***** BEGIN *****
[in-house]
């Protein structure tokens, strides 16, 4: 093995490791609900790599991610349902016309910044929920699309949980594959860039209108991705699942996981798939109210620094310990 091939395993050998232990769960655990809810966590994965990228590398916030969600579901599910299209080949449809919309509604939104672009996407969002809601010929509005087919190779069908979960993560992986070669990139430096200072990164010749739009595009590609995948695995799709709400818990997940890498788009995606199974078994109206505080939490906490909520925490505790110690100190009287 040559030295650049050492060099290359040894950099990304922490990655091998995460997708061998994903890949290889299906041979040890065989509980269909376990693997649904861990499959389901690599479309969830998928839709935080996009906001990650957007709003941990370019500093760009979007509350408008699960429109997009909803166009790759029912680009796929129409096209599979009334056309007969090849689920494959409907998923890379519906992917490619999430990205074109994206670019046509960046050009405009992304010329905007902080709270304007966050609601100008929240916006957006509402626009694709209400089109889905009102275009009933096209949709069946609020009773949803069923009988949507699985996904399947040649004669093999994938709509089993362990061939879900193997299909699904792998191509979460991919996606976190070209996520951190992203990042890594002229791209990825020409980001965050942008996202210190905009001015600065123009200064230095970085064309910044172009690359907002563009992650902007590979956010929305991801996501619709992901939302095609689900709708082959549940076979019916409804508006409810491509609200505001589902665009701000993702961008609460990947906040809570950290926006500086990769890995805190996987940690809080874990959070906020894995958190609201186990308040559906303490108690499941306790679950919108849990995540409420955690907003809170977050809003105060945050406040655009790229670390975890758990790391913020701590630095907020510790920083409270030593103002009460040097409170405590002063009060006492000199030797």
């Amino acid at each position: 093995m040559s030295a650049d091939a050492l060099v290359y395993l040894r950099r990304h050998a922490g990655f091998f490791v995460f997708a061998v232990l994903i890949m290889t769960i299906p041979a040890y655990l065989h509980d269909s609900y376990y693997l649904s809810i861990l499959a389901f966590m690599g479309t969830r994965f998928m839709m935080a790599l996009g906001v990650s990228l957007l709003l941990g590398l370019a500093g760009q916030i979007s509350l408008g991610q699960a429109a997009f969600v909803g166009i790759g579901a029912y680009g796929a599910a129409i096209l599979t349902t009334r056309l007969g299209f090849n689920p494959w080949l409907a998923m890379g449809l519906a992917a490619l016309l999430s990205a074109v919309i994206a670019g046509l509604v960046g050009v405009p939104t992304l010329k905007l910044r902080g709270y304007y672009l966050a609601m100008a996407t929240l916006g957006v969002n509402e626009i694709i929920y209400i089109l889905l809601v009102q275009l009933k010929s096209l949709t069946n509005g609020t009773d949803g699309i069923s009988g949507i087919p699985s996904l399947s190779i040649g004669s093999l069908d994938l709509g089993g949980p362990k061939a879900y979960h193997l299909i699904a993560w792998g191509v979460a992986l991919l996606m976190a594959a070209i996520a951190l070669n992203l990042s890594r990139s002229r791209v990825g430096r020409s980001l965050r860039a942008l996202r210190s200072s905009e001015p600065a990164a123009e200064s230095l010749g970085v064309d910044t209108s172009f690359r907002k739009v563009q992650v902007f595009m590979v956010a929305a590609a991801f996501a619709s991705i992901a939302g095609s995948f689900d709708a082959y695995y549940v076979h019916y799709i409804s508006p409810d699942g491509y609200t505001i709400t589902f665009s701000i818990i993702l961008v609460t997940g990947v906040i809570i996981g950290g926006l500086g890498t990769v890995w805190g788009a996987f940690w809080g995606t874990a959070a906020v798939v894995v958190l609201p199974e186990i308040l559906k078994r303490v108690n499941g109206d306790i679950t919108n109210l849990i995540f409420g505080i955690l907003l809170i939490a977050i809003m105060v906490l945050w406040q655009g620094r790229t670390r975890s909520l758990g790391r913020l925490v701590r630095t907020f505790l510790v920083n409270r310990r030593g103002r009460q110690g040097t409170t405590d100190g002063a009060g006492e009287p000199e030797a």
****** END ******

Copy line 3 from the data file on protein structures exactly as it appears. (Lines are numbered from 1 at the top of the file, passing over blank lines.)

């Amino acid at each position: 093995m040559s030295a650049d091939a050492l060099v290359y395993l040894r950099r990304h050998a922490g990655f091998f490791v995460f997708a061998v232990l994903i890949m290889t769960i299906p041979a040890y655990l065989h509980d269909s609900y376990y693997l649904s809810i861990l499959a389901f966590m690599g479309t969830r994965f998928m839709m935080a790599l996009g906001v990650s990228l957007l709003l941990g590398l370019a500093g760009q916030i979007s509350l408008g991610q699960a429109a997009f969600v909803g166009i790759g579901a029912y680009g796929a599910a129409i096209l599979t349902t009334r056309l007969g299209f090849n689920p494959w080949l409907a998923m890379g449809l519906a992917a490619l016309l999430s990205a074109v919309i994206a670019g046509l509604v960046g050009v405009p939104t992304l010329k905007l910044r902080g709270y304007y672009l966050a609601m100008a996407t929240l916006g957006v969002n509402e626009i694709i929920y209400i089109l889905l809601v009102q275009l009933k010929s096209l949709t069946n509005g609020t009773d949803g699309i069923s009988g949507i087919p699985s996904l399947s190779i040649g004669s093999l069908d994938l709509g089993g949980p362990k061939a879900y979960h193997l299909i699904a993560w792998g191509v979460a992986l991919l996606m976190a594959a070209i996520a951190l070669n992203l990042s890594r990139s002229r791209v990825g430096r020409s980001l965050r860039a942008l996202r210190s200072s905009e001015p600065a990164a123009e200064s230095l010749g970085v064309d910044t209108s172009f690359r907002k739009v563009q992650v902007f595009m590979v956010a929305a590609a991801f996501a619709s991705i992901a939302g095609s995948f689900d709708a082959y695995y549940v076979h019916y799709i409804s508006p409810d699942g491509y609200t505001i709400t589902f665009s701000i818990i993702l961008v609460t997940g990947v906040i809570i996981g950290g926006l500086g890498t990769v890995w805190g788009a996987f940690w809080g995606t874990a959070a906020v798939v894995v958190l609201p199974e186990i308040l559906k078994r303490v108690n499941g109206d306790i679950t919108n109210l849990i995540f409420g505080i955690l907003l809170i939490a977050i809003m105060v906490l945050w406040q655009g620094r790229t670390r975890s909520l758990g790391r913020l925490v701590r630095t907020f505790l510790v920083n409270r310990r030593g103002r009460q110690g040097t409170t405590d100190g002063a009060g006492e009287p000199e030797a």